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Korea Blog: Why K-Pop Is the Same as Classic Rock

Pet Sounds passed the 50th anniversary of its release about half a year after I moved to Korea. That same day, I later learned, also marked the 50th anniversary of Blonde on Blonde; this year brought that of Sgt. Pepper’s Lonely Hearts Club Band. Despite never having owned any of these iconic albums myself, I know them when I hear them (mostly, these days, at Peter Cat), as, no doubt, do plenty of kids in the West 20 years younger than me. Or at least they know a fair number of their songs, many having developed that familiarity almost inadvertently. Many in their great-grandparents’ generation probably went through a similar process: even if they loathed the then-audacious sounds of the Beach Boys or Bob Dylan or the Beatles, they eventually grew to recognize them, and even, sometimes, to grudgingly appreciate them.

One common reaction to these records’ semicentennials involves lamenting a perceived decline in all the popular music since, a long, slow erosion of craftsmanship and adventurousness perceptible in the comparatively low quality of newer songs’ lyrics, composition, performance, and even recording. Westerners in Korea, given to complaint even in the best of times, must agree and then some, surrounded as they constantly are by the sounds of modern “K-pop,” that synthetic, artificially sweetened, assembly-line-manufactured product of interchangeable (and often indistinguishable) idol singers and the boy bands or girl groups from which they emerge — or at least Westerners in the West might imagine.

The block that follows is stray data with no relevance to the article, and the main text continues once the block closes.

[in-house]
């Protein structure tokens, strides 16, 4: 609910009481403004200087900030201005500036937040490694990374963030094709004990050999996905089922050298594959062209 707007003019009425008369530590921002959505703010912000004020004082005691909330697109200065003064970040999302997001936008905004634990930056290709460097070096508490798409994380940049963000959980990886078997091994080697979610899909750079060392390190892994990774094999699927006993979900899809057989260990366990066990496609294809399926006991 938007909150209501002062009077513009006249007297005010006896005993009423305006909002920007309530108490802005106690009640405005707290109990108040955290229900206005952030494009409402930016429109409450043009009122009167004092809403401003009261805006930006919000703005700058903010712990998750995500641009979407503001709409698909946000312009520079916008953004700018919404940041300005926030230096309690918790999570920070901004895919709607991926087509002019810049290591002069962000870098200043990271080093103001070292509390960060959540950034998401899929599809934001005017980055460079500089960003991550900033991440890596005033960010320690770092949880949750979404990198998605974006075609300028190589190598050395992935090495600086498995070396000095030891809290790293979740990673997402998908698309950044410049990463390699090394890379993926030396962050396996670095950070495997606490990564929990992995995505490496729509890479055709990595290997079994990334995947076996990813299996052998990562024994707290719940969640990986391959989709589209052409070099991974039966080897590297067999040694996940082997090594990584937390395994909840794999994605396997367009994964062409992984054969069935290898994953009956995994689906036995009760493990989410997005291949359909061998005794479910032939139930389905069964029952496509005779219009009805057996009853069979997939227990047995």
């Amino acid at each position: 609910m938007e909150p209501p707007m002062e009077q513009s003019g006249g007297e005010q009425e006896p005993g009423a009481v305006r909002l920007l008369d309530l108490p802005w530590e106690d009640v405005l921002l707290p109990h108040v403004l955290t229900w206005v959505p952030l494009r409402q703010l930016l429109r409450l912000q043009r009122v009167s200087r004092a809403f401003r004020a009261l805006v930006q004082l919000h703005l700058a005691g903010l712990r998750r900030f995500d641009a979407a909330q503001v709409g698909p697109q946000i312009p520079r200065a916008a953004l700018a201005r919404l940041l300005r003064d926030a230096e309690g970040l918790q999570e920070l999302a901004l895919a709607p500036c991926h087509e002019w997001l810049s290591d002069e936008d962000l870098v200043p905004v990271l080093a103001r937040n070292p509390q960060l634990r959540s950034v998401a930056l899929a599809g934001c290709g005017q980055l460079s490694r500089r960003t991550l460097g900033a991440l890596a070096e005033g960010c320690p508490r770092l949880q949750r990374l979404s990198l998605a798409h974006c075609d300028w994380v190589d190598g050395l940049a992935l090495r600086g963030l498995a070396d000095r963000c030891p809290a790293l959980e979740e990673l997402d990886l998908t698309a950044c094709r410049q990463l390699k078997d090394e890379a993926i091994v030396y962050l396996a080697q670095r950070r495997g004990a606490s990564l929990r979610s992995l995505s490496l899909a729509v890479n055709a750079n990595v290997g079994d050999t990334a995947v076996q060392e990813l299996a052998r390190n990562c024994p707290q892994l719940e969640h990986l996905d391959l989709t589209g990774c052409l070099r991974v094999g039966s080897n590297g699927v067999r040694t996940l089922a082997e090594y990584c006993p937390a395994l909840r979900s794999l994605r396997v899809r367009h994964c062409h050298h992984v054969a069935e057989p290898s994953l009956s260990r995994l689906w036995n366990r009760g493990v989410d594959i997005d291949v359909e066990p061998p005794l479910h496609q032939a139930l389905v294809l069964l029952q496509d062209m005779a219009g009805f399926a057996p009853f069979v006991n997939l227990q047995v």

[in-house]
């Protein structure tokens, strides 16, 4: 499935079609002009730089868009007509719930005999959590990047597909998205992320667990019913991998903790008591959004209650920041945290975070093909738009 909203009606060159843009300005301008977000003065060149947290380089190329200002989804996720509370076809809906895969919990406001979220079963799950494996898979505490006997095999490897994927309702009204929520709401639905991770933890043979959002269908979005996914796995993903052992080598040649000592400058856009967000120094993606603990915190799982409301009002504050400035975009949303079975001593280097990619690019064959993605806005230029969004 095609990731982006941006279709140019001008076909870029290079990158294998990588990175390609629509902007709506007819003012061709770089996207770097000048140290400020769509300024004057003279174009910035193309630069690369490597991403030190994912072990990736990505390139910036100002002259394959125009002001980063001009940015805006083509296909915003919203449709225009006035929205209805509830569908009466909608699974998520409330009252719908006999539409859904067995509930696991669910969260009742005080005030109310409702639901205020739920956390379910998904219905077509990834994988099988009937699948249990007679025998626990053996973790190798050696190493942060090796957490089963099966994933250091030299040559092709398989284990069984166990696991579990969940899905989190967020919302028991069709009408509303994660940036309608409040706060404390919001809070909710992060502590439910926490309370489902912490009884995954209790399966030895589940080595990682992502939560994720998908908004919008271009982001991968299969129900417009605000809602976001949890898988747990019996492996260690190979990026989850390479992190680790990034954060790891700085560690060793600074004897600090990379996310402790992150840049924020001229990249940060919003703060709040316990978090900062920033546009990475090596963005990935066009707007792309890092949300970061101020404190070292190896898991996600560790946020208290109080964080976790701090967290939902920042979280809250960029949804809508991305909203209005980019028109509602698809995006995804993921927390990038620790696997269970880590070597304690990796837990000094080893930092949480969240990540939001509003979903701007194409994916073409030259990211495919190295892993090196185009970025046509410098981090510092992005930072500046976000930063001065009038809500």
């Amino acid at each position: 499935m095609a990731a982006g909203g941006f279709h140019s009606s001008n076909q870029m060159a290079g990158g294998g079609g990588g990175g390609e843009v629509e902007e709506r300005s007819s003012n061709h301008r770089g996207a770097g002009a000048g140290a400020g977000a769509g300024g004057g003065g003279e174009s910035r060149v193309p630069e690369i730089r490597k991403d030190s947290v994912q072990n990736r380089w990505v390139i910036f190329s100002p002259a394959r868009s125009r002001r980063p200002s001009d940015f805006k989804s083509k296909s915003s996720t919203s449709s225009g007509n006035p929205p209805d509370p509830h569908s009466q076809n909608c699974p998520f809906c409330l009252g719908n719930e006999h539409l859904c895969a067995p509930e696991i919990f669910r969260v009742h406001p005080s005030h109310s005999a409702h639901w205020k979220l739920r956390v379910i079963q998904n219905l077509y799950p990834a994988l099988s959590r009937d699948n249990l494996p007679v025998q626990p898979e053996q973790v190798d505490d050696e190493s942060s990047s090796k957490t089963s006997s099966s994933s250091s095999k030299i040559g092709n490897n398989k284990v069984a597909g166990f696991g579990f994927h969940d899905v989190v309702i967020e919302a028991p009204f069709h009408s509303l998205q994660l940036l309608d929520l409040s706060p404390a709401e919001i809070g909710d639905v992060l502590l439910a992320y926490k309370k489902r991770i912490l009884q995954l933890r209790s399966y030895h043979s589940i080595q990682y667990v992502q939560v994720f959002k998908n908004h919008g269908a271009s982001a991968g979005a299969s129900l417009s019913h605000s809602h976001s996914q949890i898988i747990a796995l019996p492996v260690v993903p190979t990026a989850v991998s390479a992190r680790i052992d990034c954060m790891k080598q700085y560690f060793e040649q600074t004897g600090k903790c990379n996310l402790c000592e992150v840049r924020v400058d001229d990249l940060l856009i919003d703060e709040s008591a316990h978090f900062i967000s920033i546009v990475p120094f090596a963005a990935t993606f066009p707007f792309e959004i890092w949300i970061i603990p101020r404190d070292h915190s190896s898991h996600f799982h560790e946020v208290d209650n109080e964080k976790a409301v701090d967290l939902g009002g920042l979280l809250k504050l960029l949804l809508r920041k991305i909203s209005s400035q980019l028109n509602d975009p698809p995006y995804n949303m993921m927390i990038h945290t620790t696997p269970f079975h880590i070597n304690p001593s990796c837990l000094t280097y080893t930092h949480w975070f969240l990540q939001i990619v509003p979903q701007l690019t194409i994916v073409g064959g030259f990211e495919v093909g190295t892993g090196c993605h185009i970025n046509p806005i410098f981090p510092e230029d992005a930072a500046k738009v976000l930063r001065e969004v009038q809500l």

When trying to explain the place of K-pop in everyday Korean life, I often talk about gyms. When I work out at the one in my neighborhood in Seoul, I do it to its soundtrack of K-pop, its volume set, typically, a few notches higher than background music in other countries. (Even the gym itself, part of a national chain, has its own K-pop-style theme song, played at 8:00 every evening while its staff of uniformed trainers marches around the weights and through the treadmills greeting every member individually.) When I worked out back in America, no matter when or where, I did to a soundtrack of “classic rock,” an FM radio format that, like the current K-pop playlists in Korea, doesn’t thrill anyone excited with its curatorial genius, but doesn’t draw any complaints either.

Read the whole thing at the Los Angeles Review of Books.